The only thing I would like to share is for people to learn more at UncommonSuccessBook.com. They can read the first chapter for free and read those endorsements from Gary Vee, Dorie Clark, Seth Godin. Also, see a video for myself with more details about the book and overall have a great time. 

This was so much fun. I’m so glad you were able to make it on the show and congratulations. I hope the book does amazingly well and I know it will. 

Thank you so much. It means a lot. 

You are welcome. 

Dr. Diane, I am fired up to be here and yes, things have exploded since 2015. As you mentioned, it’s over 1,800 episodes, but also get over 1.3 million listens every single month. EOFire, my business, is a daily show where I interview successful entrepreneurs and we generate multimillions of dollars a year in revenue so it’s also pretty lucrative. 

I saw that you post your numbers of income. I thought that it was interesting that you do that. What made you go that route? 

For me, back in 2012, when I was looking at becoming an entrepreneur because, up to that point, I had been off the US Army for eight years. I tried corporate finance and commercial real estate. I was like, “Can you make money online? Is that possible?” Throughout my searches and inquiries, I came across this guy, Pat FlynnThe Smart Passive Income. In 2008, he published his income reports on a month-to-month basis. Here’s the guy living in San Diego with a family. He seemed like a cool and nice guy. I was like, “This is inspiring to me that here’s a guy who’s sharing these numbers and he’s doing well but he’s doing it the way by providing value.” I said to myself at that moment, “If I ever get to the point where I’m making money as an online entrepreneur, I want to be that beacon of light as well.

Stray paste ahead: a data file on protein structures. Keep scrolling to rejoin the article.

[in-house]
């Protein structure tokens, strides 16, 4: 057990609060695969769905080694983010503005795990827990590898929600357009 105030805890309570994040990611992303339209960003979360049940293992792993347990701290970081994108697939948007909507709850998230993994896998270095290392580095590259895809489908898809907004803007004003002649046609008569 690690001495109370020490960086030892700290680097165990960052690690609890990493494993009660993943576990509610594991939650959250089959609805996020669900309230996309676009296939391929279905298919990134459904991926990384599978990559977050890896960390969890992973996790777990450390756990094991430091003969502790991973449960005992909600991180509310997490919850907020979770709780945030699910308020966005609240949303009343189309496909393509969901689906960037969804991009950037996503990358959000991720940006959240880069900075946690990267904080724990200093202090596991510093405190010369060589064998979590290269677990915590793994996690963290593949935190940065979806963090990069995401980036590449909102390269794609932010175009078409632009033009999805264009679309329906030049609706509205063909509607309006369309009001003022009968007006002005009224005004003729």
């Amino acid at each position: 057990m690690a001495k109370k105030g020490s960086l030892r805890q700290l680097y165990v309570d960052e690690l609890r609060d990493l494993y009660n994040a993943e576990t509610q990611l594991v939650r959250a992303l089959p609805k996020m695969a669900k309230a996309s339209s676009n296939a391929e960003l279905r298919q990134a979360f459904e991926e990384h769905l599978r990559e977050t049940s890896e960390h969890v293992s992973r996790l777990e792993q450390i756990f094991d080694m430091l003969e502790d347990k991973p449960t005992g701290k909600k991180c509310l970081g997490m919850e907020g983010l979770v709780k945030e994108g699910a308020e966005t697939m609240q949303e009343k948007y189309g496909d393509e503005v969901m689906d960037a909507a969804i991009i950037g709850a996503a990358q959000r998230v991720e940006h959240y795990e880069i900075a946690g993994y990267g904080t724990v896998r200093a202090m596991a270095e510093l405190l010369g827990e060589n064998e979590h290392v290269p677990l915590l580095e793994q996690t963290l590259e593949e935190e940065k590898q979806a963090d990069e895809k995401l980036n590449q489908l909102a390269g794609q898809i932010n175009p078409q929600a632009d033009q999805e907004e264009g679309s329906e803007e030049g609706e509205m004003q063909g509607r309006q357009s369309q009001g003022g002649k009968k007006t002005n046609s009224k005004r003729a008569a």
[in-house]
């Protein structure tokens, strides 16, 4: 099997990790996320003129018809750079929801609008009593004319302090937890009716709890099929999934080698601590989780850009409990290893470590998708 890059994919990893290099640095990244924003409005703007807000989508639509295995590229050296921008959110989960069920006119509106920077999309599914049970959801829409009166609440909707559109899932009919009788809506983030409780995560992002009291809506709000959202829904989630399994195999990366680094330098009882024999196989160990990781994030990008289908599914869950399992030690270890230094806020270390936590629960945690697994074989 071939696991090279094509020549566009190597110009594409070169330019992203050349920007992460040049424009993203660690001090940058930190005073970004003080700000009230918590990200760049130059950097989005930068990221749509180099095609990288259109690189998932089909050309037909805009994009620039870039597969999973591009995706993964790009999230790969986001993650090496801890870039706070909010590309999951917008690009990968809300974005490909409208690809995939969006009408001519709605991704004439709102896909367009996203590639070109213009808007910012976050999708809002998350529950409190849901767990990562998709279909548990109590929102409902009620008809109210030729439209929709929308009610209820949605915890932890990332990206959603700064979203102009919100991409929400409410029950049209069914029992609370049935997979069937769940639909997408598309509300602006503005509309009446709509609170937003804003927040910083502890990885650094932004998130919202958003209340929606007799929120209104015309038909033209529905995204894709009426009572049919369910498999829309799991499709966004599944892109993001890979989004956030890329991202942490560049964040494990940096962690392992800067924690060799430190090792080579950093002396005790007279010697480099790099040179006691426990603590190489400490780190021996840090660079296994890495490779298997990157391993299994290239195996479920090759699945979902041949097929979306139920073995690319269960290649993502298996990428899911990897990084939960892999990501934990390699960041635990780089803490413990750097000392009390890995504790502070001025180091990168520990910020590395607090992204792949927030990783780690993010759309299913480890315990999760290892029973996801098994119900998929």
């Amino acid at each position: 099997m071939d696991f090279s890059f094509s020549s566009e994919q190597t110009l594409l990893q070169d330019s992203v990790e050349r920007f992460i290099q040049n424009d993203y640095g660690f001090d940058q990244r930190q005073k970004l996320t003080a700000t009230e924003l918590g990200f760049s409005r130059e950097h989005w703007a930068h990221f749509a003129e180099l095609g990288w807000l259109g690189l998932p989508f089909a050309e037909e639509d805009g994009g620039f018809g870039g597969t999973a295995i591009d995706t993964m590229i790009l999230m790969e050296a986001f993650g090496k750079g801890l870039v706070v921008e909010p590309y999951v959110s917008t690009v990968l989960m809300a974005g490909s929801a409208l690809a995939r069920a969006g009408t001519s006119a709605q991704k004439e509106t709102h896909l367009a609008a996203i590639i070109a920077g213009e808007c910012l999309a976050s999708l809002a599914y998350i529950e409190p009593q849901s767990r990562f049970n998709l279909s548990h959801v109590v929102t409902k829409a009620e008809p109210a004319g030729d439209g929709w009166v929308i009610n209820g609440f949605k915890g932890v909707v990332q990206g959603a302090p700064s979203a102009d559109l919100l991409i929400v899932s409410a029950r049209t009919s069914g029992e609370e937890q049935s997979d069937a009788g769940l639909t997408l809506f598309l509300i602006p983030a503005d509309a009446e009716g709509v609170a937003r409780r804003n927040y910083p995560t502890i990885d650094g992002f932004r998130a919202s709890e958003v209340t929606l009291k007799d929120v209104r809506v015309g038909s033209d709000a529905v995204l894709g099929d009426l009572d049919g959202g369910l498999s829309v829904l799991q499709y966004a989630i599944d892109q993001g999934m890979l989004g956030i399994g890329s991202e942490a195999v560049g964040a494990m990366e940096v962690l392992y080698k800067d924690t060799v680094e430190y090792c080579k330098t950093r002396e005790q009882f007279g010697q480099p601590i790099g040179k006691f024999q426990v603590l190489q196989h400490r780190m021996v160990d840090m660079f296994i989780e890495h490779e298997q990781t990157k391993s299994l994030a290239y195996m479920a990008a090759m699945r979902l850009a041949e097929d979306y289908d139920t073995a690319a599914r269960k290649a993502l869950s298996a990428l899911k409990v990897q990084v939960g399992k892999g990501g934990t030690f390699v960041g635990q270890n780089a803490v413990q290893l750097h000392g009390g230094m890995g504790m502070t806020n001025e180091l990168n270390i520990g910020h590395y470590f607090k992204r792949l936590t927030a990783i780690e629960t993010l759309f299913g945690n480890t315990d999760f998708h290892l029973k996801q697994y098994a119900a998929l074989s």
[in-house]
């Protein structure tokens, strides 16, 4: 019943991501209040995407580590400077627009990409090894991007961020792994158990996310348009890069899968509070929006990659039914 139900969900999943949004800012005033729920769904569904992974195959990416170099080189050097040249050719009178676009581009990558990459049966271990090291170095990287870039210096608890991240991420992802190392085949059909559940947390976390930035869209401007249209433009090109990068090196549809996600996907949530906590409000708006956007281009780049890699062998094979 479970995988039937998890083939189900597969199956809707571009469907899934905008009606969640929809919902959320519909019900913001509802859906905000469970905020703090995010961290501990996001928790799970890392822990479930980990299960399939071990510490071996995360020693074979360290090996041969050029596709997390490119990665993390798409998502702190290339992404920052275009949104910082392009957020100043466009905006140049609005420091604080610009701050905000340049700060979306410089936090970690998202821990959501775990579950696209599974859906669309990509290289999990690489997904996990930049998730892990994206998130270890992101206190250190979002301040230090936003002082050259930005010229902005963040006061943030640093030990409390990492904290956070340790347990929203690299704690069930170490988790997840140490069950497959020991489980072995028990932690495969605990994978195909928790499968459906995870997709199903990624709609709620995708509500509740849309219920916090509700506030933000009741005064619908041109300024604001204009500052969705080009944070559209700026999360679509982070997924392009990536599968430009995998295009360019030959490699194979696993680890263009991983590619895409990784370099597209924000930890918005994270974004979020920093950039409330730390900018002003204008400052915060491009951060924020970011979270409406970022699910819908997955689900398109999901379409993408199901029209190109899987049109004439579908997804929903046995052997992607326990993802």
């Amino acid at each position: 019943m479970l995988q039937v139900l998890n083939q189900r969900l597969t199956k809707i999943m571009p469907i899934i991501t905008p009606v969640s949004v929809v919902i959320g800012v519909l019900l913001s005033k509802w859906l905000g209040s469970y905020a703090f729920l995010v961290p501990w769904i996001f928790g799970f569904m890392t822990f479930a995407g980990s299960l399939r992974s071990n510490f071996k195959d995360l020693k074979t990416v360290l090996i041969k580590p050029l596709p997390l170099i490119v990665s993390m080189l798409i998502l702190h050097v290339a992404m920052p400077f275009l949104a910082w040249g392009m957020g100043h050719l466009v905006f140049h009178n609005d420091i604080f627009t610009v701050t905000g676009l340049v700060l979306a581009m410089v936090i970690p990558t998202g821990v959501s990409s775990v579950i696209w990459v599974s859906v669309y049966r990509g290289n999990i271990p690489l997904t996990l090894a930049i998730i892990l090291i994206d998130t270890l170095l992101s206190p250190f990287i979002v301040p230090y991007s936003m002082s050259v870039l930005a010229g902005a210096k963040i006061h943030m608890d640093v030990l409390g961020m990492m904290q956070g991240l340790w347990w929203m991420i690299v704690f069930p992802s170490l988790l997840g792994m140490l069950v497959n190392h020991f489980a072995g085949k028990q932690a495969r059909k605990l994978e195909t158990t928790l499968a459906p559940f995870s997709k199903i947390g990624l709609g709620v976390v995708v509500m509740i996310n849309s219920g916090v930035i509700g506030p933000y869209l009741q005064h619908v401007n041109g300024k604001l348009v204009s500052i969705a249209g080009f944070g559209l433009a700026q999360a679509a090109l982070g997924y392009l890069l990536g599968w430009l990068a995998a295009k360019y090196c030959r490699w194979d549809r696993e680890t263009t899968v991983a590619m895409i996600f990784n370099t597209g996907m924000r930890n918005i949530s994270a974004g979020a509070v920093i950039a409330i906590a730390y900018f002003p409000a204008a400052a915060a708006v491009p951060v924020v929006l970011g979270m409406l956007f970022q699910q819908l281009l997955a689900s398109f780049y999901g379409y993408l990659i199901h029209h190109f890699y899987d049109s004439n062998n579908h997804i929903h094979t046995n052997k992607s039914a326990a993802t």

A year later, I hit that place where I was making money because it did not come overnight. When it started to come, I was like, “Now’s the time for me to fulfill that pledge that I made to myself.” I launched my monthly income report. Every month, we publish detailed income reports of every dollar we make so the people can see how we make our money, ways that they might be able to replicate our success. We also publish our expenses and all of our mistakes so that people can avoid the things that we do wrong, which we do a lot of things wrong because we are always trying new things. I was experimenting. I was pushing that envelope. It has been a journey that I have been able to share with my audience the good, bad, fun, ugly and it has been one of those experiences that I wouldn’t give up for anything.